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I can ssh into my desktop at work and work at the command line, but I would like to use a remote desktop protocol to check on some of the programs that I left open and running.

I have not set up permission to use a remote desktop client (e.g. tsclient) on the desktop, so my requests to connect are refused (see picture).

enter image description here

The instructions given in a previous question suggest that the following should work:

gconftool-2 -s -t bool /desktop/gnome/remote_access/enabled true
/usr/lib/vino/vino-server

But I get this:

(30/07/2011 11:25:35 PM Autoprobing TCP port in (all) network interface
30/07/2011 11:25:35 PM Listening IPv6://[::]:5900
30/07/2011 11:25:35 PM Listening IPv4://0.0.0.0:5900
30/07/2011 11:25:35 PM Autoprobing selected port 5900
30/07/2011 11:25:35 PM Advertising security type: 'TLS' (18)
30/07/2011 11:25:35 PM Advertising authentication type: 'No Authentication' (1)
30/07/2011 11:25:35 PM Advertising security type: 'No Authentication' (1)

Am I doing something incorrectly?

Is it possible to ssh in and give myself the required permissions to use tsclient?

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3 Answers 3

up vote 4 down vote accepted

Provided you have setup your ssh server and client to accept X-forwarding we can start the Vino Preferences Manager by the following command:

ssh -X <remote>
user@remote:~$ vino-preferences

By this we can enable the vino server, and change settings including VNC password.

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You're not doing anything wrong, but you're doing it using the wrong software. Quite understandable. What was called "remote desktop" in Ubuntu was never intended to be a remote desktop solution. It was intended to be a way to share your running desktop with someone else. I filed a bug and it seems to have been fixed because it's now been renamed to "Desktop sharing", which is a far better description.

But even if it was possible, it would not be recommendable. VNC is a very slow protocol and there are far better alternatives:

  • XRDP is a remote desktop protocol server for X. It is poorly documented and it's somewhat complicated to configure. The benefit is that you can then use the remote desktop client in Windows to connect to it, as well as the tsclient that is installed by default in Ubuntu. http://www.xrdp.org/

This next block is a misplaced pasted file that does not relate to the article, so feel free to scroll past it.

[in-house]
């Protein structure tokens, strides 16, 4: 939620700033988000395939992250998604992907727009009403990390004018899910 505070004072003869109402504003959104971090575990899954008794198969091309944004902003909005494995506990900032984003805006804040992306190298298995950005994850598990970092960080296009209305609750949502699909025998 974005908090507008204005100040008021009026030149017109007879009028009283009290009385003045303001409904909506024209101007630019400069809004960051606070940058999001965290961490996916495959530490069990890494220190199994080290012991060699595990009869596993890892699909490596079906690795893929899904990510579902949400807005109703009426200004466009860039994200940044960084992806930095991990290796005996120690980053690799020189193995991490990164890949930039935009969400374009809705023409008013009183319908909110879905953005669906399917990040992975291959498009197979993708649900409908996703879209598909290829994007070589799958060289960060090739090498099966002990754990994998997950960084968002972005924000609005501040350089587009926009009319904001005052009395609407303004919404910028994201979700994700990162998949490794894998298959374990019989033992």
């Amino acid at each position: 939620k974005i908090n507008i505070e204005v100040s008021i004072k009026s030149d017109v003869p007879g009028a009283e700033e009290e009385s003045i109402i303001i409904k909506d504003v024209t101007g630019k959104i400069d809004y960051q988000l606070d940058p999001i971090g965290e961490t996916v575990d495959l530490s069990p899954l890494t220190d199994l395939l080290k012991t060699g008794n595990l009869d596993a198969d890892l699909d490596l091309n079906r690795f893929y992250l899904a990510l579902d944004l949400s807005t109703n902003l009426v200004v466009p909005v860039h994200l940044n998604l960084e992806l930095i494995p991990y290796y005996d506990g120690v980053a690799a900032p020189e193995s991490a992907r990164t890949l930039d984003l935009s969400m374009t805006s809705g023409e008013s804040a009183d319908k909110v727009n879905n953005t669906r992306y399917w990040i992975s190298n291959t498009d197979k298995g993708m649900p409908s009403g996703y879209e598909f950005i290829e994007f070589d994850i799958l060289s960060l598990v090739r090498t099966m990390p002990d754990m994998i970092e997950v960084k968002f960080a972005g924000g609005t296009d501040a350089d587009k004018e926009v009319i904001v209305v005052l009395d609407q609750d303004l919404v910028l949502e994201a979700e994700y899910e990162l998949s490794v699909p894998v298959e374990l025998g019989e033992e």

• Nomachine NX. This is a very efficient and easy to use remote desktop system. It is closed source, built on their own open source NX libraries. They provide a server you can use free of charge if only two users should be allowed to connect and it's limited to two connections at a time. They do sell other services without these limitations. Their client is free of charge and available for several operating systems. They also have a java plugin so you can launch sessions from a web browser. There is an open source client called OpenNX that is compatible with their server, but I haven't tried it myself. Nomachine: http://www.nomachine.com/ OpenNX: http://opennx.net/
  • FreeNX aims to be a direct replacement of Nomachine NX Server, based on the open source NX libraries. It is compatible with their client and the OpenNX client. It's easy to install and use. http://freenx.berlios.de/
  • X2Go. This is my favorite. It is based on Nomachines NX libraries and their server is open source. They have a plugin for Firefox that enables you to run a session directly in the browser. They also have support for PulseAudio, which the others do not. Their client is very good and can be used as a display manager. http://www.x2go.org/

They're all very good solutions, but I would recommend that you try them in the reverse order and stop when you find one that works well. That is, x2go first, then freenx, etc.

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thank you for the pointers. –  David Jul 31 '11 at 20:08

You can also install x11vnx and run it after logging in via ssh.

But I will first try solution proposed by Takkat. In most cases it will work out of the box.

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